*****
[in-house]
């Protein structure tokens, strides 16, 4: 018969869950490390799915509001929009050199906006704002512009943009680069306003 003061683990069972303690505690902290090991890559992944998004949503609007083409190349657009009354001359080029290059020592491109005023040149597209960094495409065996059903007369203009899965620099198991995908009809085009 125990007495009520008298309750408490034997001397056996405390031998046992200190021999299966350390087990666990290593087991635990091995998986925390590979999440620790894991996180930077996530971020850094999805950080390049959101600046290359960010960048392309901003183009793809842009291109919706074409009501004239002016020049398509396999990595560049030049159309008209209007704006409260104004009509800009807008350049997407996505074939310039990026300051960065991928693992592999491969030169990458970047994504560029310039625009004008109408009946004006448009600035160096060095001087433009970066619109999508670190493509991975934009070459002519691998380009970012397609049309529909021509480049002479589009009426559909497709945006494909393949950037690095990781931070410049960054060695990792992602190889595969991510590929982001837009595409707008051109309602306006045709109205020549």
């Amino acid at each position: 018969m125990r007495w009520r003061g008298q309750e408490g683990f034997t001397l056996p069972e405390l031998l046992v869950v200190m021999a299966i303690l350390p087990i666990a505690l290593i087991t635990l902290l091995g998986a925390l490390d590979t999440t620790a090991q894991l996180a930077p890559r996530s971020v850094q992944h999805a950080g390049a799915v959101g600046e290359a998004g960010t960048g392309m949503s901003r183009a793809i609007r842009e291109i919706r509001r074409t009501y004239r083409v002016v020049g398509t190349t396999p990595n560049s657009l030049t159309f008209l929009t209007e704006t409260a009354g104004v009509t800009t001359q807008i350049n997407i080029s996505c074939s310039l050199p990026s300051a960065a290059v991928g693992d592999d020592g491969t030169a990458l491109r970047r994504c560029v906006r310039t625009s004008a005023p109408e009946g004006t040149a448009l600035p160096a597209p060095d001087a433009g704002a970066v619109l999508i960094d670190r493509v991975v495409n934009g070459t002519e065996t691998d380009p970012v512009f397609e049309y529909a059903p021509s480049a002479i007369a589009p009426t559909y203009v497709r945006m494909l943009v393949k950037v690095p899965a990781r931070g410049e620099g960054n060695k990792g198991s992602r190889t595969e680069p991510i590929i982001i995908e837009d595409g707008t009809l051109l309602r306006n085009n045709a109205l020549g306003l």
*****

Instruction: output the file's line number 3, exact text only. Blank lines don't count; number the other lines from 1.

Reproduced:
């Amino acid at each position: 018969m125990r007495w009520r003061g008298q309750e408490g683990f034997t001397l056996p069972e405390l031998l046992v869950v200190m021999a299966i303690l350390p087990i666990a505690l290593i087991t635990l902290l091995g998986a925390l490390d590979t999440t620790a090991q894991l996180a930077p890559r996530s971020v850094q992944h999805a950080g390049a799915v959101g600046e290359a998004g960010t960048g392309m949503s901003r183009a793809i609007r842009e291109i919706r509001r074409t009501y004239r083409v002016v020049g398509t190349t396999p990595n560049s657009l030049t159309f008209l929009t209007e704006t409260a009354g104004v009509t800009t001359q807008i350049n997407i080029s996505c074939s310039l050199p990026s300051a960065a290059v991928g693992d592999d020592g491969t030169a990458l491109r970047r994504c560029v906006r310039t625009s004008a005023p109408e009946g004006t040149a448009l600035p160096a597209p060095d001087a433009g704002a970066v619109l999508i960094d670190r493509v991975v495409n934009g070459t002519e065996t691998d380009p970012v512009f397609e049309y529909a059903p021509s480049a002479i007369a589009p009426t559909y203009v497709r945006m494909l943009v393949k950037v690095p899965a990781r931070g410049e620099g960054n060695k990792g198991s992602r190889t595969e680069p991510i590929i982001i995908e837009d595409g707008t009809l051109l309602r306006n085009n045709a109205l020549g306003l």